Early last month, I wrote a predictions piece here where I asked:
“Will Bad Behavior Get Rewarded? – I had more than a few interactions last year with IT and user executives when the subject of their dissatisfaction with their current ERP vendor came up. No surprise these customers complained of too many software audits, no price relief during the recession even though their company/headcount shrank, etc. Will business software buyers have memories like elephants and kick these hooligans to the curb or will they suffer from ERP Alzheimer’s and re-up with these vendors? This is a huge opportunity for new firms to take market share from older vendors but they’ll only be successful if they offer a better customer experience.”
With only a month or so into the New Year, I’ve seen some interesting data points. In a study completed by Radius for CPM (corporate performance management) vendor Host Analytics, some 400 accounting and finance professionals were questioned as to their satisfaction with their CPM solutions. CPM software often includes budgeting, planning and forecasting solutions and may be part of a larger ERP suite. Financial consolidation and other functions may also be included.
The survey results were dispiriting for on-premises solution providers. While major players (e.g., Cognos, SAP and Oracle/Hyperion) had high user awareness rates, their overall satisfaction scores lagged those of leading cloud solution providers. Likewise, Net Promoter Scores showed a similar result.
The survey also looked at other factors like:
- Solution is fast and easy to implement
- Provides excellent customer service and support
- Is easy to use
- Adapts as business changes or grows
- Provides good value for the money
The bottom line: 26% of one vendor’s customers plan to migrate to another solution within 12 months.
So why are these customers’ so blue?
Well, the answer may be found in a couple of sources. ERPNews reports that:
“Four fifths (80%) of the 1,500 business professionals surveyed globally say their ERP system is critical to business performance and 60% have invested in the software in the past two years. However, over half rate their current ERP as just ‘adequate’ or ‘basic’, with the number in the UK dissatisfied with ERP nearly 10% higher than the average.”
Panorama Consulting Solutions publishes an annual state of the ERP report (PDF download) that notes that while ERP general satisfaction levels remain high, there are still large numbers of customers who wouldn’t describe their ERP project as a success. They report that almost one in five projects was a failure.
I would suggest that dissatisfaction is something that accumulates over the life of the ERP solution experience. Whether an initial installation starts off poorly or not, it’s the interaction (financial, personal, business, etc.) between the vendor and the customer over time that really defines the experience. It’s this customer experience (CX) that ERP vendors should be focusing/should have focused on for years.
Chances are your firm has a number of scorecards in use. Personnel may be evaluated on their ability to meet certain objectives that are tied to operational, financial, managerial and other goals. Suppliers are often measured against their ability to meet specific service levels. But who creates a scorecard for their ERP vendor? Shouldn’t every business do this?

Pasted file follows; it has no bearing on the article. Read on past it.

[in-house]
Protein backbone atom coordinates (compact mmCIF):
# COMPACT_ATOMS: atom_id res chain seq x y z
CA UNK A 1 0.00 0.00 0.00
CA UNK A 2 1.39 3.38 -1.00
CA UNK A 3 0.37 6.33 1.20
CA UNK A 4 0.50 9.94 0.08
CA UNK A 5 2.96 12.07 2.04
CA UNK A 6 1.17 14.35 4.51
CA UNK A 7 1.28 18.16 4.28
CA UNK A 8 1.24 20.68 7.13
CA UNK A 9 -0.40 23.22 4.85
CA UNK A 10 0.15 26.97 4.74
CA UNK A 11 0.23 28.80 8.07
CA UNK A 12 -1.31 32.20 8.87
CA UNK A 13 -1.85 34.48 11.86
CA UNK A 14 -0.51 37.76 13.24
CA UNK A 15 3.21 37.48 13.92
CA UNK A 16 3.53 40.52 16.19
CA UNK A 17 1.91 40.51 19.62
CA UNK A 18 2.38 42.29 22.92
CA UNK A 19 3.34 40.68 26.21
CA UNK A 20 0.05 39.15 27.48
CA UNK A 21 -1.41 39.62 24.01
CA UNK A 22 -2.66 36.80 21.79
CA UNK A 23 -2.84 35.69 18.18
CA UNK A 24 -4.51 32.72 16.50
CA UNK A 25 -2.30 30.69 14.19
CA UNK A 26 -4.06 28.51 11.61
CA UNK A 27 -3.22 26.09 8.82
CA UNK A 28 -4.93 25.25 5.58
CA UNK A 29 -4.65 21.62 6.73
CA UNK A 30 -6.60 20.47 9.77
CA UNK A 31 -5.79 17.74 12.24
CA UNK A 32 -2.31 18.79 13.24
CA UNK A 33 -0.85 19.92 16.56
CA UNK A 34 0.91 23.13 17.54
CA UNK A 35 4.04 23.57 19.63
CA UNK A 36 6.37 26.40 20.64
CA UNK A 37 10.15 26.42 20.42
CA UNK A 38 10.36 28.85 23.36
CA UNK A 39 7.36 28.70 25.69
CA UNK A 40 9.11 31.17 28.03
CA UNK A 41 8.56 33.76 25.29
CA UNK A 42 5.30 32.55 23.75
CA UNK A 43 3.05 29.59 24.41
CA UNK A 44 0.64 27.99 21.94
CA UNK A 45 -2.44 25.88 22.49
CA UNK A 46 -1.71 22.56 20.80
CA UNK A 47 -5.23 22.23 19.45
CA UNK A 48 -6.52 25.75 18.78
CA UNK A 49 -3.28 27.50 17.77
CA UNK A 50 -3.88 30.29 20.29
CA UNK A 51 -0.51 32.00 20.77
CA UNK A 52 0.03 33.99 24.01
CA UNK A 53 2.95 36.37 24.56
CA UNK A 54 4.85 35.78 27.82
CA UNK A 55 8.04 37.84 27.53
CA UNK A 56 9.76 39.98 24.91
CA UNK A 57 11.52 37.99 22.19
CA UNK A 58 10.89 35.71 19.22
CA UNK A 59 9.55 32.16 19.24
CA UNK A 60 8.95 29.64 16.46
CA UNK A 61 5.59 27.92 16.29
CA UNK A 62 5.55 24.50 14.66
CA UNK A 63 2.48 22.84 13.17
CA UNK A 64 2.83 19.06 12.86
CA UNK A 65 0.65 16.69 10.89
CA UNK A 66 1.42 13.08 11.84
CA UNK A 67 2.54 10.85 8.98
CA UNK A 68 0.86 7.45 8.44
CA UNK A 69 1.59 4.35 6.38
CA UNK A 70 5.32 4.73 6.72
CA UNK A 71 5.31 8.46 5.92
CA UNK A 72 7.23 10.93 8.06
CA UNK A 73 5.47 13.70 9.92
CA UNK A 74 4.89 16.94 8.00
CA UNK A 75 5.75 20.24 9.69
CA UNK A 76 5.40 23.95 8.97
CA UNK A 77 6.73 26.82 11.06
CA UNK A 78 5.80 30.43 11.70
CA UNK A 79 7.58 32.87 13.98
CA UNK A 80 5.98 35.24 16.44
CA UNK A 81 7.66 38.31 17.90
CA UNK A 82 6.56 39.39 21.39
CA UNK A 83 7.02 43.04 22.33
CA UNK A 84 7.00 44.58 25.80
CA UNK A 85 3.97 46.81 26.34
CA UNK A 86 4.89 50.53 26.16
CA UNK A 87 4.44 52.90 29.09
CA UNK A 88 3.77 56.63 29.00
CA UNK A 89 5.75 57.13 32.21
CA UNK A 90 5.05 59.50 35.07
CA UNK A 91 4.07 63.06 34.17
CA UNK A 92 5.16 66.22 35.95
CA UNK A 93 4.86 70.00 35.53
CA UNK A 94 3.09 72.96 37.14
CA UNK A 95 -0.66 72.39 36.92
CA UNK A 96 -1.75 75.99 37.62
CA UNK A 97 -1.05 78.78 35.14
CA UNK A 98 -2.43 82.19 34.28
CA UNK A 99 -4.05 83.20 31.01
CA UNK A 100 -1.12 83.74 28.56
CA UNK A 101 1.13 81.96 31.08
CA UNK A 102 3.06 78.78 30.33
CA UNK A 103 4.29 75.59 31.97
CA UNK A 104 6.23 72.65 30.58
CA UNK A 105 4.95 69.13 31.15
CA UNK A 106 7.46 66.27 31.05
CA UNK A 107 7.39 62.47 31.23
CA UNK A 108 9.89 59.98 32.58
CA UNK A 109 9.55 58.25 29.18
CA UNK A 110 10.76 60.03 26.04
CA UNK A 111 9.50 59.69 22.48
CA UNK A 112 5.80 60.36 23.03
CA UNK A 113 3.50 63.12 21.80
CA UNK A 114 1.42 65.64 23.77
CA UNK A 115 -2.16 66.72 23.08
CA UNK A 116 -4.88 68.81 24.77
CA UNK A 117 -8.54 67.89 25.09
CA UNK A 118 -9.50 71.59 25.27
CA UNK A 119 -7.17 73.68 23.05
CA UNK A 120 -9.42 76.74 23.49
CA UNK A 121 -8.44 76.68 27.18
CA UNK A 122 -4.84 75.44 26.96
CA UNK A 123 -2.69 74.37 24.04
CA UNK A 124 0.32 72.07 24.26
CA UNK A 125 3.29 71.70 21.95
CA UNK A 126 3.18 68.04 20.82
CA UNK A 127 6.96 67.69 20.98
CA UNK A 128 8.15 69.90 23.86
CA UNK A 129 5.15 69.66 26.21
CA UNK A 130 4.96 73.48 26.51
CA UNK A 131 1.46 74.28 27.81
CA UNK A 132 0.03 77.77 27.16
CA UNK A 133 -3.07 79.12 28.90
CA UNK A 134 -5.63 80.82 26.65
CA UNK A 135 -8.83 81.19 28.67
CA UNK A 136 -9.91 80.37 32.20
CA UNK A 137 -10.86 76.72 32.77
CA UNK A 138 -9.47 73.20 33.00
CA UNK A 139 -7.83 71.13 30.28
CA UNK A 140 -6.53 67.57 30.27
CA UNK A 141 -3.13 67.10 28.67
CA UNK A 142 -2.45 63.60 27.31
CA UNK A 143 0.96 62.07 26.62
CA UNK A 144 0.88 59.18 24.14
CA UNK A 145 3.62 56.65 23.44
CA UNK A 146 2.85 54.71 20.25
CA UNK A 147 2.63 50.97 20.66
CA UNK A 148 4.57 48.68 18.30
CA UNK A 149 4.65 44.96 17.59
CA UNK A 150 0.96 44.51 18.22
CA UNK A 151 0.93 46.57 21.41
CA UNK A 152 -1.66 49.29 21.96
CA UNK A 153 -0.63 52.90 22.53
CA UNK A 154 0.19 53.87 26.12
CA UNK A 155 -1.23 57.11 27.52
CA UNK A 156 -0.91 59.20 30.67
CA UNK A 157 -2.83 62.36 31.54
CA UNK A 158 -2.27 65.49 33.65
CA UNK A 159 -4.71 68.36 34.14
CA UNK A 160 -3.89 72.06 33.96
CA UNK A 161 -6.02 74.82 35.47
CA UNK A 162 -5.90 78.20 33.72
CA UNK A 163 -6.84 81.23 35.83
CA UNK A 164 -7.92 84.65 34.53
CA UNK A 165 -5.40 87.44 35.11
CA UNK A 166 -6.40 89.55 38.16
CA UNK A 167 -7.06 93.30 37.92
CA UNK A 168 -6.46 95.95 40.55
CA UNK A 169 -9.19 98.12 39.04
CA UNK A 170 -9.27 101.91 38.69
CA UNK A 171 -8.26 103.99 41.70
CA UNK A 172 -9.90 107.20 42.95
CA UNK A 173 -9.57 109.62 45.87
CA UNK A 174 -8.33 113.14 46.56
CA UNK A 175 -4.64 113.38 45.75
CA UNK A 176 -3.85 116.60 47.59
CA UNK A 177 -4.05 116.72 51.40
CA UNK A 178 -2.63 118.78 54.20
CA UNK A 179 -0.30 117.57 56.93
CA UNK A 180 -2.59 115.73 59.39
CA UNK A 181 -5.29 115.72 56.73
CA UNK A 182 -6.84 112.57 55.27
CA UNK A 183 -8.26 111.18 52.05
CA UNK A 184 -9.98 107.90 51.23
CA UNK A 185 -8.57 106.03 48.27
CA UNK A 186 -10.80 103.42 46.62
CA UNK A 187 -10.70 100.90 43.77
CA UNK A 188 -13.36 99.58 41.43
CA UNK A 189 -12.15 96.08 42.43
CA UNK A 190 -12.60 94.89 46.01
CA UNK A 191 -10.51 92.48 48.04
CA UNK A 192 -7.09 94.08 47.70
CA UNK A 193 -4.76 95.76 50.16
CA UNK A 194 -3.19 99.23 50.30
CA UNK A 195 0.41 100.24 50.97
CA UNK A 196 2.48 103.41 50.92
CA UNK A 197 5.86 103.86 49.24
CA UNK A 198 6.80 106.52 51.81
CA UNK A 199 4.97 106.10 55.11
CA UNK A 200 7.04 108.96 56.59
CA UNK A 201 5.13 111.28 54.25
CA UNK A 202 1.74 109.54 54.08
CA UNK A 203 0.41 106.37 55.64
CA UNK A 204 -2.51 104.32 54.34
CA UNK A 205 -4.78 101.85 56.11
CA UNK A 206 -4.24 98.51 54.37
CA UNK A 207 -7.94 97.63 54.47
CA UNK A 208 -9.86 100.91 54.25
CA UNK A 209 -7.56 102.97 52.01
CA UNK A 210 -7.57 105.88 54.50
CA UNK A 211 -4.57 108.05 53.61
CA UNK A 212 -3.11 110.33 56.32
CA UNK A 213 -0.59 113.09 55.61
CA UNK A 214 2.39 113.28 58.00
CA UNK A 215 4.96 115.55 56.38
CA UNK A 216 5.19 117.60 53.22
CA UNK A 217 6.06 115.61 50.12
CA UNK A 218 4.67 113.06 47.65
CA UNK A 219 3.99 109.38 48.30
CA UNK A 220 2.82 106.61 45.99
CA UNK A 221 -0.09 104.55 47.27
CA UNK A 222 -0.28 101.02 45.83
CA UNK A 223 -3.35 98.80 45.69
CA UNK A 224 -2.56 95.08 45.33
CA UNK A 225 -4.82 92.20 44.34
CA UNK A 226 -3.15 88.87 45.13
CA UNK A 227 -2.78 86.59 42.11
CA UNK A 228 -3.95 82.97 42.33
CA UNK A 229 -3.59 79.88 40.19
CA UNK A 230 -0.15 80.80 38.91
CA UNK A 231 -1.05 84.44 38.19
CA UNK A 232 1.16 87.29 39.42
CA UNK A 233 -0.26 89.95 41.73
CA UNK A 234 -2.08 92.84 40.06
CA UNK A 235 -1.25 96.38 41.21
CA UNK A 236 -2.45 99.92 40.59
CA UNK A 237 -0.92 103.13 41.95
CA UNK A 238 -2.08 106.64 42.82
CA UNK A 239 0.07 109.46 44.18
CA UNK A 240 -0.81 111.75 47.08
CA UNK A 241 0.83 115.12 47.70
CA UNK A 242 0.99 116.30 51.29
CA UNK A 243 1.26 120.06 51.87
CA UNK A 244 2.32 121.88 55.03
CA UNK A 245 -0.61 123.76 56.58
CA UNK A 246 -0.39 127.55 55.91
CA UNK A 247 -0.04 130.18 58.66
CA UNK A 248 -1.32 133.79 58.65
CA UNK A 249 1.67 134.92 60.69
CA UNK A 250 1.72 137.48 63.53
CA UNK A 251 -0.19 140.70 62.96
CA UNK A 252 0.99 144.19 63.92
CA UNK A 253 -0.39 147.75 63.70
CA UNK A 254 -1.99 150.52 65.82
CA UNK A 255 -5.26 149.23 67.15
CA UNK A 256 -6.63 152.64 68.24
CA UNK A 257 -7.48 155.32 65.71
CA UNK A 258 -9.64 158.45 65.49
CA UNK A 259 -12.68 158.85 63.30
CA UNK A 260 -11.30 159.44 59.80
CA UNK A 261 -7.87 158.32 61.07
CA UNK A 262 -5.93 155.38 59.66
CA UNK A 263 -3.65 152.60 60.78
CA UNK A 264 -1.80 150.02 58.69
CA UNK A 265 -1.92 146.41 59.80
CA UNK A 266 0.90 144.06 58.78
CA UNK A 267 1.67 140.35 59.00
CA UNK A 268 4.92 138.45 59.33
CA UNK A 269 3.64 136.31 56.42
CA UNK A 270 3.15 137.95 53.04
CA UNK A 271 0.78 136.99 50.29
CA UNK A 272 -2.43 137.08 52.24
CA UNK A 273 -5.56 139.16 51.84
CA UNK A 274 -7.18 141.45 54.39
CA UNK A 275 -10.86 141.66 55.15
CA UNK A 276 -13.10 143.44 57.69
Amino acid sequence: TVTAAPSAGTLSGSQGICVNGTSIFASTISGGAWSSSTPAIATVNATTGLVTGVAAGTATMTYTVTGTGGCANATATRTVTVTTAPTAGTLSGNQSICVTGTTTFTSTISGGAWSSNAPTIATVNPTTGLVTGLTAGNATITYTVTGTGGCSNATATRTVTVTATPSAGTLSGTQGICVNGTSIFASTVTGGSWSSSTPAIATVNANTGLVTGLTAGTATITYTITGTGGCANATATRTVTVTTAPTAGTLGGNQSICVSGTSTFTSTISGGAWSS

Business leaders need to create an objective scorecard in evaluating their ERP vendors and their ERP customer experience. Such a scorecard would go a long ways to providing a clearer communication dialogue within the executive team and between the customer and its ERP provider.
The first step in such an effort though should be to get a baseline of where the company sees its experience with the ERP vendor to be today.
I’ve added the following charts to help executives kickstart the process.
The factors in the graphics above are continual forces impacting the ERP customer experience. Yes, there are significant one- time events (e.g., software installation and contract negotiations) and they should also be added into the mix. But it’s the cumulative effect of all kinds of interactions that define the ERP CX.
When I spoke with a cloud-HCM vendor executive this morning, she expressed great enthusiasm for her firm’s mandate to put huge emphasis on the ‘service’ part of software-as-a-service (SaaS). I told her that some old-school firms think SaaS stands for software-as-a-subscription (where you package up the miserable ERP CX into easy monthly payments). Service should be job one of software vendors but many would need an empathy gene to understand that.
If you still think your ERP provider is just aces from a CX perspective, ask yourself these questions:
You see, how you view your ERP CX depends a lot on where you sit. If you had to negotiate (or re-negotiate) with them, you’ll likely feel one way. If you had to implement it, you’d feel differently, too. Likewise for those who are still waiting for the functionality or re-platforming promised back in 2004. Perspective is everything. This is why a company needs a single, comprehensive ERP CX scorecard for all affected parties (including users) to complete.
Once completed, call your ERP vendor rep for a really frank conversation. When they ask if you’ll be implementing their all-new cloud solution (due out sometime in 2021), tell them you won’t unless they do something material about their scorecard values.
Remember: Lock-in is not the same thing as customer satisfaction. Does your ERP vendor understand this?
Disclosure: SAP and Oracle are premier partners at time of writing
Graphics credits: Brian Sommer, TechVentive Inc., featured image: Mark Skinner © Fotolia